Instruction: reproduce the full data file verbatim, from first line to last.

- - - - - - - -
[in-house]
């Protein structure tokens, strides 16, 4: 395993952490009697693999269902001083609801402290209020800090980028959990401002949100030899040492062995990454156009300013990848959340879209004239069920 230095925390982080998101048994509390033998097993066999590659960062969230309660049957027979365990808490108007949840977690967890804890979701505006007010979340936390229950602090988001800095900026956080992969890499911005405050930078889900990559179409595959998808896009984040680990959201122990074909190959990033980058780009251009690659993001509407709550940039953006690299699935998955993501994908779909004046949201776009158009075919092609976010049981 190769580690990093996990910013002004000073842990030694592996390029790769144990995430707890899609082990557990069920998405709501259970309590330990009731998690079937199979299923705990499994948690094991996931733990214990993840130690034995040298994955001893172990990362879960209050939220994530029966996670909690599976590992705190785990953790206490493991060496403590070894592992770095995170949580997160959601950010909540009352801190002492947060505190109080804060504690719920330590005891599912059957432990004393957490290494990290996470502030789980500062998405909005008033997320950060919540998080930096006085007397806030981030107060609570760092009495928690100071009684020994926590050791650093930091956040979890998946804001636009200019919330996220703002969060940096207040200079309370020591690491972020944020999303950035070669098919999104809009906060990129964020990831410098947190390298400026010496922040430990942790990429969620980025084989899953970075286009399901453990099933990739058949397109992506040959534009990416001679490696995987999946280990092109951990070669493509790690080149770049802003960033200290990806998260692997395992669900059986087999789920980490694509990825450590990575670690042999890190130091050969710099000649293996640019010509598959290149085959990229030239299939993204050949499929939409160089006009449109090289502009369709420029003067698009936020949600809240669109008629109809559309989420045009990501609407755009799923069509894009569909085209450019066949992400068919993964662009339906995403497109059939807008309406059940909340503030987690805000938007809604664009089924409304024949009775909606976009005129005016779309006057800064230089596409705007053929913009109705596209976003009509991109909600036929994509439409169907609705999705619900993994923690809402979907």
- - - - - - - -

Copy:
[in-house]
């Protein structure tokens, strides 16, 4: 395993952490009697693999269902001083609801402290209020800090980028959990401002949100030899040492062995990454156009300013990848959340879209004239069920 230095925390982080998101048994509390033998097993066999590659960062969230309660049957027979365990808490108007949840977690967890804890979701505006007010979340936390229950602090988001800095900026956080992969890499911005405050930078889900990559179409595959998808896009984040680990959201122990074909190959990033980058780009251009690659993001509407709550940039953006690299699935998955993501994908779909004046949201776009158009075919092609976010049981 190769580690990093996990910013002004000073842990030694592996390029790769144990995430707890899609082990557990069920998405709501259970309590330990009731998690079937199979299923705990499994948690094991996931733990214990993840130690034995040298994955001893172990990362879960209050939220994530029966996670909690599976590992705190785990953790206490493991060496403590070894592992770095995170949580997160959601950010909540009352801190002492947060505190109080804060504690719920330590005891599912059957432990004393957490290494990290996470502030789980500062998405909005008033997320950060919540998080930096006085007397806030981030107060609570760092009495928690100071009684020994926590050791650093930091956040979890998946804001636009200019919330996220703002969060940096207040200079309370020591690491972020944020999303950035070669098919999104809009906060990129964020990831410098947190390298400026010496922040430990942790990429969620980025084989899953970075286009399901453990099933990739058949397109992506040959534009990416001679490696995987999946280990092109951990070669493509790690080149770049802003960033200290990806998260692997395992669900059986087999789920980490694509990825450590990575670690042999890190130091050969710099000649293996640019010509598959290149085959990229030239299939993204050949499929939409160089006009449109090289502009369709420029003067698009936020949600809240669109008629109809559309989420045009990501609407755009799923069509894009569909085209450019066949992400068919993964662009339906995403497109059939807008309406059940909340503030987690805000938007809604664009089924409304024949009775909606976009005129005016779309006057800064230089596409705007053929913009109705596209976003009509991109909600036929994509439409169907609705999705619900993994923690809402979907």